I am not an educator.
The more events and conferences that I attend for work make that clear and evident. I do enjoy working within the realm of education, I’m a full supporter of knowledge sharing and growth. But I am not a pedagogical person, I don’t think about the theories and constructs of education and I don’t do course design. I don’t teach. I like to facilitate learning and help people understand, but I am not a teacher.
I am a data person, through and through. This becomes clearer the more I try to branch out to do other things. A visualist and enthusiast of all things data!
I am once again leaving an education event feeling out of place, largely because I am a straight, Christian female among those who are…well…not like me. We have different values and beliefs, and walking out of this morning’s keynote, I feel like I am not part of the “open” movement because my views do not align with those of other participants who are in this movement.
Let’s be clear, this does not mean there is something wrong with me or wrong with the individuals around me. I believe the world needs to be a diverse place, otherwise it would be very boring and we wouldn’t get anywhere or achieve anything. Just because I do not “fit” with this crowd does not mean that I don’t “fit” somewhere else. We try to create inclusive environments, but one when agenda is continually pushed, the inclusiveness disappears.
There was one silver lining of attending this event, I attended a workshop held by Penny Andrews on “Teaching Critical Data…Critically”. It’s the first time in a while that I have felt excited about something professionally. Penny has been doing work with graduate students to get them to look at data beyond how it is perceived, as just being a neutral entity that we assume tells it how it is. Data is not neutral, because it represents agendas and human actions and emotions. It can be swayed to tell one version of a story or another. There are so many things that can be pulled out of data, so many stories and explanations. Data is complex and it should be challenged and looked at critically. It should be questioned and validated, tested and retested. Data is not black and white. This is inspiring and exciting, and if I have any take away from this weekend, it’s this. Those of us who work with data and present its findings are responsible to look at it honestly and critically, otherwise we are not doing our jobs and we are doing a injustice to those around us and to society.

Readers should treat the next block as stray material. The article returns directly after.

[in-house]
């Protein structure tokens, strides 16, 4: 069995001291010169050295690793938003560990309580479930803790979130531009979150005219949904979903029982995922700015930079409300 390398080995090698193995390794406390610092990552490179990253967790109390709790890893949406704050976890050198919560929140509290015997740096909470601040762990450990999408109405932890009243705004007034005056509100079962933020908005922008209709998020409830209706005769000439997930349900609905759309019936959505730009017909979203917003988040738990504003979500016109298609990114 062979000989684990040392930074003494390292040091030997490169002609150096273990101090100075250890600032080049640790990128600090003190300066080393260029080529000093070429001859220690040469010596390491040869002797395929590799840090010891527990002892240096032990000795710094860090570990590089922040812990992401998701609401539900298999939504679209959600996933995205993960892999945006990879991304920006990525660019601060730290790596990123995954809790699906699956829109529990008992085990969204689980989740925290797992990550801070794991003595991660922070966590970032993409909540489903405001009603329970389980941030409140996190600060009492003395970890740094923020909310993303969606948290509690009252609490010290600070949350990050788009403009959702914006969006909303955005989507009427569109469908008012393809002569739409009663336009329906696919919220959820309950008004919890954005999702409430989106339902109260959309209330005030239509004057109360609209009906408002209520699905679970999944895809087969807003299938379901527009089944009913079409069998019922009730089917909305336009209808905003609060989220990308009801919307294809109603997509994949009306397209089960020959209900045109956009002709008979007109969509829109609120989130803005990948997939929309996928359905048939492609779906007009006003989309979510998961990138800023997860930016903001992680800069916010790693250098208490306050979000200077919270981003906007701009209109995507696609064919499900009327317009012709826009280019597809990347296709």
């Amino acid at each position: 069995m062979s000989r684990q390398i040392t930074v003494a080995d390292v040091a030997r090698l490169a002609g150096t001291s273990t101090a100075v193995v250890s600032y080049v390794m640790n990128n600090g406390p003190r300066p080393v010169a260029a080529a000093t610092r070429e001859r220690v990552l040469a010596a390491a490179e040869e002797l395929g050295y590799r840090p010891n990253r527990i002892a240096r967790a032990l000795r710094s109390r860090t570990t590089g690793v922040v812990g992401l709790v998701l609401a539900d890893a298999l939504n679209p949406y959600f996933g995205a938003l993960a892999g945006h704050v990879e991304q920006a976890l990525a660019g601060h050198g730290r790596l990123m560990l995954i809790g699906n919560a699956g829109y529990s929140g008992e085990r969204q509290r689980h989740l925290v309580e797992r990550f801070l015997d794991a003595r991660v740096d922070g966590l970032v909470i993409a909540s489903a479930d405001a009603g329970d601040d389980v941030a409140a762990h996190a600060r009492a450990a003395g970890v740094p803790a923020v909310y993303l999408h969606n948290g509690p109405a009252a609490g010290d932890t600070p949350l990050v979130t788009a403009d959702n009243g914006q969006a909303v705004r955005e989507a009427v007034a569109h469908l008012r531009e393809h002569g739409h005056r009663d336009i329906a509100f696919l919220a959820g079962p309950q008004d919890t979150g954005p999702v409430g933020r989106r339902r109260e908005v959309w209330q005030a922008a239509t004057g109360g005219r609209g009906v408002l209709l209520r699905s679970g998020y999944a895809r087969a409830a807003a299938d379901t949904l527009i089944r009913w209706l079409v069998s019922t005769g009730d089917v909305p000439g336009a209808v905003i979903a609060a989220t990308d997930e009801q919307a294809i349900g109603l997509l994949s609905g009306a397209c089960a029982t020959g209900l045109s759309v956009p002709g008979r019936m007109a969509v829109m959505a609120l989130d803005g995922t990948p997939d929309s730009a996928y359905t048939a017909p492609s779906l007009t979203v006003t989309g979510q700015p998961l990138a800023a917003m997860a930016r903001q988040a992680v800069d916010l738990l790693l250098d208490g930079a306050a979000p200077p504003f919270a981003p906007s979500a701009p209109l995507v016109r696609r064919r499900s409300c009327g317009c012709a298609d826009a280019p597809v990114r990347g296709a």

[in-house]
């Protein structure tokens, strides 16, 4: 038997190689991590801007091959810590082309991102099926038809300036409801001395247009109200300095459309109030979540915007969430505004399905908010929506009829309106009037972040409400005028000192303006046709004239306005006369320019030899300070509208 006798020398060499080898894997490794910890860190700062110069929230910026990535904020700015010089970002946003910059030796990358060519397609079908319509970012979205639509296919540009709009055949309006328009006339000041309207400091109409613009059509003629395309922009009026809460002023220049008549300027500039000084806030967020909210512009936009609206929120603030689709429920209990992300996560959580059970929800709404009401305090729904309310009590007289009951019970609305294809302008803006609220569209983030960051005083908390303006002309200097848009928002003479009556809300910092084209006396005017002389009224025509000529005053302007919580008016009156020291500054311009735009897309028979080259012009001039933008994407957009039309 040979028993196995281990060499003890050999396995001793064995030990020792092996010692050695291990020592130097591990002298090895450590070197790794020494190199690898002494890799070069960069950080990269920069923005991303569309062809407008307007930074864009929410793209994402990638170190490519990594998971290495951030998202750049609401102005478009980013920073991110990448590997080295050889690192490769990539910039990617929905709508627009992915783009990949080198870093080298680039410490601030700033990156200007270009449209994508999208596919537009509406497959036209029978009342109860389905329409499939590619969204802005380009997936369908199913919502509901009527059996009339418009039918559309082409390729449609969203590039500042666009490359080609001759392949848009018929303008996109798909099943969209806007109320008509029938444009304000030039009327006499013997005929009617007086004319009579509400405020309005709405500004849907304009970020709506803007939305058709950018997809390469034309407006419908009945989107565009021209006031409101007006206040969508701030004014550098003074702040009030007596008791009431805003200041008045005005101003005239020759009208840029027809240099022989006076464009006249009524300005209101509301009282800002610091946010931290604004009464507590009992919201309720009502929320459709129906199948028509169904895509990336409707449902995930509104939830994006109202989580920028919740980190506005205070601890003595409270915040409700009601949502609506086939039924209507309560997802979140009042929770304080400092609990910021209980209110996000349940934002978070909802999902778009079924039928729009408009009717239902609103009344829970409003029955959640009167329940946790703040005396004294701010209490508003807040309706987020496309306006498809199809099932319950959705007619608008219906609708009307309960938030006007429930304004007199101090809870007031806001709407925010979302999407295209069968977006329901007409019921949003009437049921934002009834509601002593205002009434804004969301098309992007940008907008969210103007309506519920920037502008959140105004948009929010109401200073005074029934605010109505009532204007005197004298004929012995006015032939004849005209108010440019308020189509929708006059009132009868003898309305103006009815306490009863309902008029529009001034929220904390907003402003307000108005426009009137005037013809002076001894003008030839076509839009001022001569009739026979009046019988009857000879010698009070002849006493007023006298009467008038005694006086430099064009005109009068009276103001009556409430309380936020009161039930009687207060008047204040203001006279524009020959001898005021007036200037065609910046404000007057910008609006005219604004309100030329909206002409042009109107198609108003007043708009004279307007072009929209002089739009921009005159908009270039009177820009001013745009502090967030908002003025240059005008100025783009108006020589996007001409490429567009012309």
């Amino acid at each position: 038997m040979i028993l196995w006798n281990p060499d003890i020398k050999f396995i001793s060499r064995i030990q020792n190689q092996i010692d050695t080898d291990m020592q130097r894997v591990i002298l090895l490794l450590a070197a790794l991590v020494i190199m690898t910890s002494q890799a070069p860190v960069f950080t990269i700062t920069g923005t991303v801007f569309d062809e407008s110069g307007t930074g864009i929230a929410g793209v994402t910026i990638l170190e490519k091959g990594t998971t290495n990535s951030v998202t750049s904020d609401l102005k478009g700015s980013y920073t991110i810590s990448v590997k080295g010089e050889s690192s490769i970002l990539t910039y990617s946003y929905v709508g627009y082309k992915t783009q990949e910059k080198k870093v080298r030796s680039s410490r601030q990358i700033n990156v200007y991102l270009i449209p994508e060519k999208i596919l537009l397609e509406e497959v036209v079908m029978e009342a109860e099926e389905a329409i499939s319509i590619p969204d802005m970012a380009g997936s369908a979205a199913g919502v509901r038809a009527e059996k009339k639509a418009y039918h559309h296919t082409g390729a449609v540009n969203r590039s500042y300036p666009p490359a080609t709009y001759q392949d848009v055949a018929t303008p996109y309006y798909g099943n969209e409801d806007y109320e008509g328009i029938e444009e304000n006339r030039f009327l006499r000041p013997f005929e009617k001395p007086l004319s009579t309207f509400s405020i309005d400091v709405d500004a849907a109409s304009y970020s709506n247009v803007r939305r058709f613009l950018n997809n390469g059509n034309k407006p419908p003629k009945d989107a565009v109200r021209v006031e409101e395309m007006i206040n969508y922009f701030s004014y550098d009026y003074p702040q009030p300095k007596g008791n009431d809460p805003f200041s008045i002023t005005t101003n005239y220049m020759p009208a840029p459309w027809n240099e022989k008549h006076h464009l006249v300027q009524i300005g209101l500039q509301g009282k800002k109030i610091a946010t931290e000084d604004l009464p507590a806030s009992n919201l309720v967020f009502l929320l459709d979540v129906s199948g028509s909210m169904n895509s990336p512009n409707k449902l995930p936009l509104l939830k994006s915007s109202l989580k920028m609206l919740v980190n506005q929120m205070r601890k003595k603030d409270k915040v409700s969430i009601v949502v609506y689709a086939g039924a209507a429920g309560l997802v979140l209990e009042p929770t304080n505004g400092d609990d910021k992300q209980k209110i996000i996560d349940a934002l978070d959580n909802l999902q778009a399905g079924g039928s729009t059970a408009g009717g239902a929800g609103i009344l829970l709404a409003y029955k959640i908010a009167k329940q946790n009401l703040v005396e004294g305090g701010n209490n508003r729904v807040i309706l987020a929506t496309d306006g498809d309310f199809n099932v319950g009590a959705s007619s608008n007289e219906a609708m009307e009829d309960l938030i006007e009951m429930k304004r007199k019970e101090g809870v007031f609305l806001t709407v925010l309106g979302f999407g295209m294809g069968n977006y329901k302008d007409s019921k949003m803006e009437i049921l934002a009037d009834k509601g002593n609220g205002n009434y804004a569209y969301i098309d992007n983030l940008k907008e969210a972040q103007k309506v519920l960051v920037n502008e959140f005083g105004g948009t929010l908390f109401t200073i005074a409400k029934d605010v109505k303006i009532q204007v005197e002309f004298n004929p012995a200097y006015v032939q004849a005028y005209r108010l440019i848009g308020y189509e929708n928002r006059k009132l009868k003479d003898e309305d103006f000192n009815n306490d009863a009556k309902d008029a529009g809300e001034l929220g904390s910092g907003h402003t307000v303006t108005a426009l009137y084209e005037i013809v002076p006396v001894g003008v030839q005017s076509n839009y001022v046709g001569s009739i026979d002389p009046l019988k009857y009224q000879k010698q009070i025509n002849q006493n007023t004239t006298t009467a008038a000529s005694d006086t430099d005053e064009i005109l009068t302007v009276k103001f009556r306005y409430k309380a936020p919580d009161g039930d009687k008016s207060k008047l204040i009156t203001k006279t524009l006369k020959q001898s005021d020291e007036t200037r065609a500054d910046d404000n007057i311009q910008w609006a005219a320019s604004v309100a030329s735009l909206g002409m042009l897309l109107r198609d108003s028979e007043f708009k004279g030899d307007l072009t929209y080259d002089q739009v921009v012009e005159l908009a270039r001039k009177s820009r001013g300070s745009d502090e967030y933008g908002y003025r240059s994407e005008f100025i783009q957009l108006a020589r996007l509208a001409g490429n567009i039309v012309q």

And here is a Stephen Few quote to back me up on this:
“Good data analysts have developed a broad range of skills. Training in analytical technologies is of little use if you haven’t already learned to think critically.”
This whole experience of transitioning to a new job, new work direction, has only reaffirmed what it is I want to do and should be doing. I can’t just do a job. I have to be invested in my work, if I can’t be invested, then I can’t do it. I have to feel challenged, but not out-of-place.